‘Van Lingen Naar Gefrees’

Van Lingen naar Gefrees is just one of those layouts which might not be a normal choice for what you might seek out – a scenic gauge 1, German layout. Or perhaps, rather, a series of linked dioramas. All to a very high standard indeed and with one of the very best and effective installations and use of DCC sound I have ever seen! The physical size of the models undoubtedly helping this but the combination of the superb weathering of the models meant everything combined to create a wonderful illusion of reality.

But there was another exhibit which blurred the lines between model, art, fantasy and reality even more than any other layout I’ve ever seen.

Ijsselstein Diorama

The Dutch Ijsselstein Diorama which is one of the very best examples of perspective modelling you’ll ever see! The scene is barely a foot deep but when you stand in front of it the feeling of depth is stunning. Simply stunning.

Bearing in mind the show is full of model railway enthusiasts it’s perhaps funny to see how long they would stand waiting for the small tram loco and its trailer to pass through the scene while absorbing the scene as a whole. The care and skill which has gone into creating this is well beyond what one would normally see at a show – this is a beautiful example of the art of the model maker.

It also sums up The Warley Show – one small, niche exhibit attracting the sort of attention normally reserved for the big name exhibition layouts. People standing five and six deep to look at a scene barely three feet across. The show can produce all sorts of gems and surprises and this alone is why we should support it. Forget the announcements from the big ready to run manufacturers, that’s simply manufactured hype aided and abetted by the likes of RMweb for marketing purposes, go to see the wonderful and diverse examples of superb modelling, mainstream, niche and beyond, which this wonderful hobby produces.

The “legacy” of ModelRAIL

Not much winds me up when it comes to model railways these days. The hobby has it fair share of idiots, as with every other past time – I don’t even bother to keep up with much of the latest Ready to Run scene, simply keeping an eye out on items which may prove useful or relevant. One thing which this self imposed isolationism results in is seeking inspiration from many older publications as well a select few current ones – one title which I love and still provides a wonderful source of inspiration is ModelRAIL. Not the current magazine but original supplements which were a feature of RAIL magazine in the Brown and Sutton era.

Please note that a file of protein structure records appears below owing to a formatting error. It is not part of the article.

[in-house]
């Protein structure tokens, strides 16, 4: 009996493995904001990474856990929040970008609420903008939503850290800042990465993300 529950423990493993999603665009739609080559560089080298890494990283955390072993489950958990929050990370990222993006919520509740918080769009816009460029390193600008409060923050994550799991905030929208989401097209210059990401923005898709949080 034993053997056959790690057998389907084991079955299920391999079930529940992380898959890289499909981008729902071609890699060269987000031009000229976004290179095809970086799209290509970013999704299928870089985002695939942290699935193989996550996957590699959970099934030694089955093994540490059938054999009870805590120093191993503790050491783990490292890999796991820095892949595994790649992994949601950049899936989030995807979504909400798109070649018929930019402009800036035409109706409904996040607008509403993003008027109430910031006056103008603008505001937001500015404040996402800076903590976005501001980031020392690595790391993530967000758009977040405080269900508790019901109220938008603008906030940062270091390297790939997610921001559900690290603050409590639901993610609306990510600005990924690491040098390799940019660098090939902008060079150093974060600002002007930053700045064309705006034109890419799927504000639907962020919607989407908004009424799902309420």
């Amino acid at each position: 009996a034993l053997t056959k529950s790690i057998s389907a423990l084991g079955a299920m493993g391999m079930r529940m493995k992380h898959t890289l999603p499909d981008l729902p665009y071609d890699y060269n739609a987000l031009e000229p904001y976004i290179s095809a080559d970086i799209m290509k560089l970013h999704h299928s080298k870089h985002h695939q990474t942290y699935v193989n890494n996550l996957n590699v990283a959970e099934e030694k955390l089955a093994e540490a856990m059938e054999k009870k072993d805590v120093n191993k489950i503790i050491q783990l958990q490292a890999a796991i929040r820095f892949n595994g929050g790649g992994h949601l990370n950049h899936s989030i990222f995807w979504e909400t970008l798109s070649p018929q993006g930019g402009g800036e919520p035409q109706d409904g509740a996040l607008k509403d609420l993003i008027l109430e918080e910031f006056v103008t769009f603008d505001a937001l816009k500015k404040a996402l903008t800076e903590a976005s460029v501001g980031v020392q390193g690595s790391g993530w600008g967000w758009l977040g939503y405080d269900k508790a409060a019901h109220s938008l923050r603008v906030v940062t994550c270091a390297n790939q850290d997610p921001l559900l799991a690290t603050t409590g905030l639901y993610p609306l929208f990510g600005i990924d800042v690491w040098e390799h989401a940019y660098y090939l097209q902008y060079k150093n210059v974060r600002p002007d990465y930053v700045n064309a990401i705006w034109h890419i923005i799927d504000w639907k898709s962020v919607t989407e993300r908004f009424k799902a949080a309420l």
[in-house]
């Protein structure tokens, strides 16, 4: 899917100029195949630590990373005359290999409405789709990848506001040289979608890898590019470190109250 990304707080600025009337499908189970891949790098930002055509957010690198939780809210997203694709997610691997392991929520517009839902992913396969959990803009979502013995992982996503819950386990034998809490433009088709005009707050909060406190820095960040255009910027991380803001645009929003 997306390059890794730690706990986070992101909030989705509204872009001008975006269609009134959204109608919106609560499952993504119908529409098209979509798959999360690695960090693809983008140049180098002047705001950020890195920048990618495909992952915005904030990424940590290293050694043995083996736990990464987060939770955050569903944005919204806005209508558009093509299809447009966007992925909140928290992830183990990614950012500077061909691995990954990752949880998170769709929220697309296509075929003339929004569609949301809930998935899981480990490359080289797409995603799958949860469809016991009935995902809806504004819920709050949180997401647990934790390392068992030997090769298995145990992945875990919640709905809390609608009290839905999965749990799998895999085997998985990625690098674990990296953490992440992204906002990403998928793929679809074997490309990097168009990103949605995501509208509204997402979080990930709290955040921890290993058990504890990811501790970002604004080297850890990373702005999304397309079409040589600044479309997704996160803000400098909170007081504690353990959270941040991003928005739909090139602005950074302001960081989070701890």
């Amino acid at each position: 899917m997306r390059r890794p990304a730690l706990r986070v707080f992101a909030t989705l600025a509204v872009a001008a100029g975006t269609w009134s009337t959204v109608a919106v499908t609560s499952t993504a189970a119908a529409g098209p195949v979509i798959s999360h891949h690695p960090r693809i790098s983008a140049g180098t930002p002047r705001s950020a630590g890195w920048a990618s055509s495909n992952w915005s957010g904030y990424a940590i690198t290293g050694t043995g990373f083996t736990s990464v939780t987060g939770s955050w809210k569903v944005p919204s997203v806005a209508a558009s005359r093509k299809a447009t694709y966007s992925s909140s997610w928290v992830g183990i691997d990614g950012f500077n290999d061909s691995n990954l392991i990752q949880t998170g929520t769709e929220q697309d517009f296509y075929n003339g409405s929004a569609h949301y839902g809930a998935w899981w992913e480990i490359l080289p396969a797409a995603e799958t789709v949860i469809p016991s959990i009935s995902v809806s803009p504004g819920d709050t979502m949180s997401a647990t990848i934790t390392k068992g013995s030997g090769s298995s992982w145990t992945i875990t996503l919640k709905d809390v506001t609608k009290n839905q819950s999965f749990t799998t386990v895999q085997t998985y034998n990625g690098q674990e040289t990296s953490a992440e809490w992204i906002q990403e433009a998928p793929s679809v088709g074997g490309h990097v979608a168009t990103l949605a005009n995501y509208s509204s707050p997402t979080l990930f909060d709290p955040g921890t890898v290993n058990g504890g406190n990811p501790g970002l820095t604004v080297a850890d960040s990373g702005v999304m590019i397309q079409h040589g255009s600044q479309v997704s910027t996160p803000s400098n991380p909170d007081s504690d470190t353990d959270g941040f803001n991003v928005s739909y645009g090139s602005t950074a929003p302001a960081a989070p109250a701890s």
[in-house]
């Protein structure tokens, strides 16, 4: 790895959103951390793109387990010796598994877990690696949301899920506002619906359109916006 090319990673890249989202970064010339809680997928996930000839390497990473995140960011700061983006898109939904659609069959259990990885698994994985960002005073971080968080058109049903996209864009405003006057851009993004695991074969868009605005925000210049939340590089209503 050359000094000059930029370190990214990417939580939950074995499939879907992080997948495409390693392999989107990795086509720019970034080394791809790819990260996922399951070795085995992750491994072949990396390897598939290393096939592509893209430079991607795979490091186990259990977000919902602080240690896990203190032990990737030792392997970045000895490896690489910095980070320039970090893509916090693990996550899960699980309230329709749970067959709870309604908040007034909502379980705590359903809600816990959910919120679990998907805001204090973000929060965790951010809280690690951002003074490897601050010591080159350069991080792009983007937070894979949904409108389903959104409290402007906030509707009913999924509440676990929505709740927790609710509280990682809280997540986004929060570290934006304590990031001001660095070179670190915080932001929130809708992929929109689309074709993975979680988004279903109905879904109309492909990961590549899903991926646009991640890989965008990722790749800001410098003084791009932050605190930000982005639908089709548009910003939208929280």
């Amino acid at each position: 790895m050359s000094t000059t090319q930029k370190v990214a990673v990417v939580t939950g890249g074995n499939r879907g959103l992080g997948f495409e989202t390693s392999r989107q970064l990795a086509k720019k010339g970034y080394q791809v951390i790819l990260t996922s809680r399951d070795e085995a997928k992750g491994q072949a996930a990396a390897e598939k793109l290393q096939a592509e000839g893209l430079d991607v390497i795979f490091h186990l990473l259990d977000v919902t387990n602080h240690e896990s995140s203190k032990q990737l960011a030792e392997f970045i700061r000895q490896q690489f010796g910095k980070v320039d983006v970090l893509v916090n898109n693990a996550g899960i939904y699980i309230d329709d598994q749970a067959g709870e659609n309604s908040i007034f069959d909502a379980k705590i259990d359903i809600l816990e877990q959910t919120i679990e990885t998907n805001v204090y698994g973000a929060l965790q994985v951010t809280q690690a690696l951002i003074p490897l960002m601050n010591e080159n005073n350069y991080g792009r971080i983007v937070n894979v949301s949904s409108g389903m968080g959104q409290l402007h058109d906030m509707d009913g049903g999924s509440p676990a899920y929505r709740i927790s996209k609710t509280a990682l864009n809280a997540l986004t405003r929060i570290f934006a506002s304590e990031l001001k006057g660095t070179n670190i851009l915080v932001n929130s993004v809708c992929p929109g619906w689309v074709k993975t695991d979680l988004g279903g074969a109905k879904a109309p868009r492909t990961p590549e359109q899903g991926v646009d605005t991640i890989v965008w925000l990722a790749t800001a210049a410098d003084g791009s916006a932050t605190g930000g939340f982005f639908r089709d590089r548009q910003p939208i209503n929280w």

ModelRAIL Magazine

ModelRAIL was a huge inspiration to me – many of my early detailing projects and conversions were based on articles – Andrew Donnelley’s class 56 conversion, for example, was a favourite and the models still stand up so well today.

Carron Road in ModelRAIL

Some of the layouts too, had a massive impact upon me – Carron Road was one I remember being in awe of. It was just an amazing piece of modelling. Even now, I’d be very happy with achieving that standard with West Halton. Sure the Lima class 37 stands out a little bit as we have new models from which to work, but the layout itself, still very good indeed. Effingham, a Network SouthEast themed terminus in P4. I think this was the first time I became consciously aware of P4, something which has then had influence on how I have spent a huge amount of my leisure time in my life. That’s quite a lot to place on the reading of one article, but I would say this article had that influence upon me. I still like going through that issue – some years later when I finally saw the layout at a show in Nottingham, I wasn’t disappointed either! There were countless others too, probably too many to mention and in some cases I can remember vividly how they appeared.